At 20 years of age, he needs to get off his ass and do something rather than sitting at home conflicting about his health and politics. JHC, that is a pathetic lifestyle if you ask me. He needs to get out in the real world and make his own way. I am not trying to be a bully. He needs a good kick in the ass. Feeling sorry for your self is mental and he may need help in this respect.
FYI, if he or you had a single medical problem, I would try to help but damn he sounds like a hypochondriac to me.
Grandpa smoked and drank all his life, and died at 90. Dad smoked and drank all his life and died at 91. I smoke and drink, but in this day and age I don't want to live all that long.
People die of different things, and it depends on genes tempered by life-style. Period!
My grandmother is 84, very close to 90, she still has great stamina for her age and has a better memory and sharper wit than most of her own children and grandchildren. And she still has her pride. She got to watch her children have children, and her grandchildren have children, and she sits on top of the pyramid basically. Yes, ever since my step-grandpa died, she's alone in that regard, and her siblings have mostly passed on, but she still has her children and grandchildren and great grandchildren.
I smoked and drank heavily for 30 plus years, have no physical aliments, just started taking meds for slight elevated blood pressure, and have not spent a night in the hospital in the last 60 years.
That was for a broken shoulder playing football.
It's just luck of the draw it seems.
I know my step-grandpa smoked 3-4 packs of unfiltered camels, drank slightly on occasion, worked off andon, as a laborer amongst Asbestos, Lead and the like, and ate like a pig and yet he was always skinny and lived to 81. He had a number of medical conditions as he got older--Skin cancer, nasal carcinoma, an ear cancer--but they were pretty minimal.
What got him in the end was complications of COPD and non-Hodgkins Lymphoma, which only appeared about a year before he died I think. And his last lung scan, taken a week before he died, showed a pretty clear set of lungs considering his condition. It wasn't even the disease that killed him, simply the stress of it on his old body.
Even so, with all of that, I'd imagine most doctors would argue, given his diet, his exposure to bad chemicals, his smoking and whatnot, that he should've had a short life from a medical standpoint. That speaking medically it's bizarre that he lived to 81.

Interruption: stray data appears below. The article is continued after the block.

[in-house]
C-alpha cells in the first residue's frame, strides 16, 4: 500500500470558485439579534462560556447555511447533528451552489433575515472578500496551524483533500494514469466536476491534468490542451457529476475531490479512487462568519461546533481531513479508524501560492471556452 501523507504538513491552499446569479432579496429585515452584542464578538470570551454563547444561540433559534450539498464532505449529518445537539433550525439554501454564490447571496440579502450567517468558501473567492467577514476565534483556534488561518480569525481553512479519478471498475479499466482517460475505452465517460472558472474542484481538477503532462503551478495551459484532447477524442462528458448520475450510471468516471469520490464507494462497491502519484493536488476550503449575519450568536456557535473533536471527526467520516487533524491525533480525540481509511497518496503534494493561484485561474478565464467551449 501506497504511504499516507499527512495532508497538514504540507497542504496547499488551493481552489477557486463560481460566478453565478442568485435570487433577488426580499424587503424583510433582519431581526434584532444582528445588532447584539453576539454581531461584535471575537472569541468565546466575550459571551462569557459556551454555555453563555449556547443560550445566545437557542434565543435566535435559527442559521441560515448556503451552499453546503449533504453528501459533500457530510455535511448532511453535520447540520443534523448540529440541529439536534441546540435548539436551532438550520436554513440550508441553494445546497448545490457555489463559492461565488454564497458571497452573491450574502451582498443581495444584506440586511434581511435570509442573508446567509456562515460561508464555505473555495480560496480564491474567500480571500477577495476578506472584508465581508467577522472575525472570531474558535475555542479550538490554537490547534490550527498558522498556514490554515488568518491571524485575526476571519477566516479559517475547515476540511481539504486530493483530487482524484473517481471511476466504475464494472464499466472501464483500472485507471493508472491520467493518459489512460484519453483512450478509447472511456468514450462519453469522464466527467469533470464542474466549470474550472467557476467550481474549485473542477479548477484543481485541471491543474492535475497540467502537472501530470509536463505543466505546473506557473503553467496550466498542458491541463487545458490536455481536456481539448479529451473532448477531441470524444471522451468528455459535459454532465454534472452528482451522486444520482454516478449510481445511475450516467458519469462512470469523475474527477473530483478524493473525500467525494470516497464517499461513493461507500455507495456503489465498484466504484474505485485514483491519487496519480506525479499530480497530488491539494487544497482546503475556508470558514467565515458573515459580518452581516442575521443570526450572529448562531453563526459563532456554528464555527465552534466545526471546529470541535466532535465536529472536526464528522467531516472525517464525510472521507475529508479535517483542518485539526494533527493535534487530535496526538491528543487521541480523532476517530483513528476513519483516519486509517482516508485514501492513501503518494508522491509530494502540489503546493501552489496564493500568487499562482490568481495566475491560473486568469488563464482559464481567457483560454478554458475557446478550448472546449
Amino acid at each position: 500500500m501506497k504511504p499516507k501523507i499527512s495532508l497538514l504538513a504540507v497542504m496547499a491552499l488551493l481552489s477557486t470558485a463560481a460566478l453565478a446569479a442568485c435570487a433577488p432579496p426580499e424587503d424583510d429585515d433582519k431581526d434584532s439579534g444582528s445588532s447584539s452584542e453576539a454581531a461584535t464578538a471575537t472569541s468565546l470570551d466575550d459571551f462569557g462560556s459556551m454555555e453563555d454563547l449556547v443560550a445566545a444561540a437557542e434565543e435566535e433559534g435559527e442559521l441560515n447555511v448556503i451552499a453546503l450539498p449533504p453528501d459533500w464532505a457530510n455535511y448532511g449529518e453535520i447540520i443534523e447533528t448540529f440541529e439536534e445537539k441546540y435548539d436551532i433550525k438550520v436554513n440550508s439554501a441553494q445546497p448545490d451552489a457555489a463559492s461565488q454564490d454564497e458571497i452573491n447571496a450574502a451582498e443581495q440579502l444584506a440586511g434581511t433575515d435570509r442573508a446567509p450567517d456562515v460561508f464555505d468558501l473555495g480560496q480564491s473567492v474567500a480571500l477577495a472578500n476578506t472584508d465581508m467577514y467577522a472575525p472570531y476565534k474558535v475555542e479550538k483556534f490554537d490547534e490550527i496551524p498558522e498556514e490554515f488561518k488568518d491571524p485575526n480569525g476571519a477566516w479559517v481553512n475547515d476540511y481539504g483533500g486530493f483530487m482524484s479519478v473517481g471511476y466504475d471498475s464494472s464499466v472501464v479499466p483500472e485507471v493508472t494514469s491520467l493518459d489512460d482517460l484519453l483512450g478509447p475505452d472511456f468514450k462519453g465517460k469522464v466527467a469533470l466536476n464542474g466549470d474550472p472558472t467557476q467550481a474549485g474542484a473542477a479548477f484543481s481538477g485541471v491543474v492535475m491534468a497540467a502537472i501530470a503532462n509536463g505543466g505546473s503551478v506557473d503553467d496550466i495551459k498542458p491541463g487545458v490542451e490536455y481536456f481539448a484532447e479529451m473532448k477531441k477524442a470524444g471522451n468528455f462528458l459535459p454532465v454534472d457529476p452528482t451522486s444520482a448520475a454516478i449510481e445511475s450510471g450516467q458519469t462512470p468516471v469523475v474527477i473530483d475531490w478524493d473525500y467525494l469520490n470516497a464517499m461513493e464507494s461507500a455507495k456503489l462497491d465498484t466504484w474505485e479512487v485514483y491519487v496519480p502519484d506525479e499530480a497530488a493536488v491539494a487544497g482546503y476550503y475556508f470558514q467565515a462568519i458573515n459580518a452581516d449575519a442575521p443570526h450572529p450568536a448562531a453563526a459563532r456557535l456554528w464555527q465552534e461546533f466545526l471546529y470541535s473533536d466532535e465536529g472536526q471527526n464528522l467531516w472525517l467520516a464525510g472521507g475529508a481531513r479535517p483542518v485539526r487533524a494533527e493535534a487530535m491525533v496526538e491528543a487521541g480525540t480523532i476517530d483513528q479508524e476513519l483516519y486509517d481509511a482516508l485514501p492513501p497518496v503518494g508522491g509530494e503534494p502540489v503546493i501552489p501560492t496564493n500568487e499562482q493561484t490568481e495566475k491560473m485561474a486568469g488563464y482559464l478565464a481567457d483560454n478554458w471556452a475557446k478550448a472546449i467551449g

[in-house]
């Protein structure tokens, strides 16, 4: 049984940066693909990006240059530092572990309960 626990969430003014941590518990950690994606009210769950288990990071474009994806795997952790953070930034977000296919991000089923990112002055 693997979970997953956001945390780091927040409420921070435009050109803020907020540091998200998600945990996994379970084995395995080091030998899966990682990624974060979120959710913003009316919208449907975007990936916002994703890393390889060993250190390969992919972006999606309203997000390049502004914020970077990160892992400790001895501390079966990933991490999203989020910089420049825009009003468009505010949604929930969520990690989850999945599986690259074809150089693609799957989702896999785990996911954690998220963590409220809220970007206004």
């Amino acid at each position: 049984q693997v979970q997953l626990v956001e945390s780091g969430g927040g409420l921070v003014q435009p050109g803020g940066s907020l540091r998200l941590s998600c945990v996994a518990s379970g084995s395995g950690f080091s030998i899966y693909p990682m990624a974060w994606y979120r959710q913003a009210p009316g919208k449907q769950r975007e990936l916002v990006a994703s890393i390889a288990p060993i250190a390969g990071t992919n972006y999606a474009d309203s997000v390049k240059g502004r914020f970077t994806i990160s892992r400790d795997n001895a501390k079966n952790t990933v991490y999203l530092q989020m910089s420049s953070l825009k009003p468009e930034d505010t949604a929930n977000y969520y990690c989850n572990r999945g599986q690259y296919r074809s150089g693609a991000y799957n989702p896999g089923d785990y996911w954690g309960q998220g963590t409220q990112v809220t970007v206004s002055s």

I mean consider on the other hand my biological grandfather. A lithe, strong, well built man in his youth. He got shot in the leg in WWII and kept the leg but with a chunk of it missing; He gradually gained weight due to the fact he couldn't exercise as much--He got gout in his mid 30s and it painfully plagued him most of his life. Beforehand, he was a soldier in the War, he was a Polar Bear, he was strong enough to lift a grown woman--my grandmother, who is tall for a woman--with the ease that a man would lift a baby. He later developed Hypertension to a severe degree. He had a moderate, non-disabling stroke at age 53 and a sudden, massive stroke about 2 and a half years later which killed him at 55 years old.
Now, he didn't drink, he smoked cigars ONLY when playing cards, which wasn't often, he had a regular job and didn't eat too horribly. By the nature of his diet and lifestyle he should've lived longer, medically speaking, but died in middle age.
One time my grandmother said to him, "You shouldn't smoke so much, it's bad for you." He smiled at her and said, "But I don't inhale."
Or how he tormented my sister. One time she was little, and she was sitting next to him. He was eating a donut. She said, "Grandpa, can you save me a piece of that donut?" and he said, "Sure." He then ate the whole donut. My sister said, "Grandpa, you said you were gonna save me a piece of that donut." And he said, "I did--the hole."